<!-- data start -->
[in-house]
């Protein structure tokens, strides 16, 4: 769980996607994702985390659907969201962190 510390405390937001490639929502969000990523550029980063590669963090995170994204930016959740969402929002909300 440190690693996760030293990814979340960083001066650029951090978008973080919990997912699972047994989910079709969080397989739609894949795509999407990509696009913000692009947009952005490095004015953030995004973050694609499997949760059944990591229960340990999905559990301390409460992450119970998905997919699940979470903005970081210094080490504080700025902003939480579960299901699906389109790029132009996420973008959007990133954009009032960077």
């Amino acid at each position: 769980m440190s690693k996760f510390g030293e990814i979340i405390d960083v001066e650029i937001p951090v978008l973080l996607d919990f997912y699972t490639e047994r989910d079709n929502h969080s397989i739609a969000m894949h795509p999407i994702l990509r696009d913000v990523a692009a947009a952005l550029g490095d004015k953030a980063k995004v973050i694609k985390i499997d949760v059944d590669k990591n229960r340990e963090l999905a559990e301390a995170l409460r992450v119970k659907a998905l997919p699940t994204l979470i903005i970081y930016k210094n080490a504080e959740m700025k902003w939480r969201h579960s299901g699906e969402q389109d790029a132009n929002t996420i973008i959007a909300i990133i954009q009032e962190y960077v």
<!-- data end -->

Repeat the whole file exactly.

[in-house]
């Protein structure tokens, strides 16, 4: 769980996607994702985390659907969201962190 510390405390937001490639929502969000990523550029980063590669963090995170994204930016959740969402929002909300 440190690693996760030293990814979340960083001066650029951090978008973080919990997912699972047994989910079709969080397989739609894949795509999407990509696009913000692009947009952005490095004015953030995004973050694609499997949760059944990591229960340990999905559990301390409460992450119970998905997919699940979470903005970081210094080490504080700025902003939480579960299901699906389109790029132009996420973008959007990133954009009032960077």
């Amino acid at each position: 769980m440190s690693k996760f510390g030293e990814i979340i405390d960083v001066e650029i937001p951090v978008l973080l996607d919990f997912y699972t490639e047994r989910d079709n929502h969080s397989i739609a969000m894949h795509p999407i994702l990509r696009d913000v990523a692009a947009a952005l550029g490095d004015k953030a980063k995004v973050i694609k985390i499997d949760v059944d590669k990591n229960r340990e963090l999905a559990e301390a995170l409460r992450v119970k659907a998905l997919p699940t994204l979470i903005i970081y930016k210094n080490a504080e959740m700025k902003w939480r969201h579960s299901g699906e969402q389109d790029a132009n929002t996420i973008i959007a909300i990133i954009q009032e962190y960077v």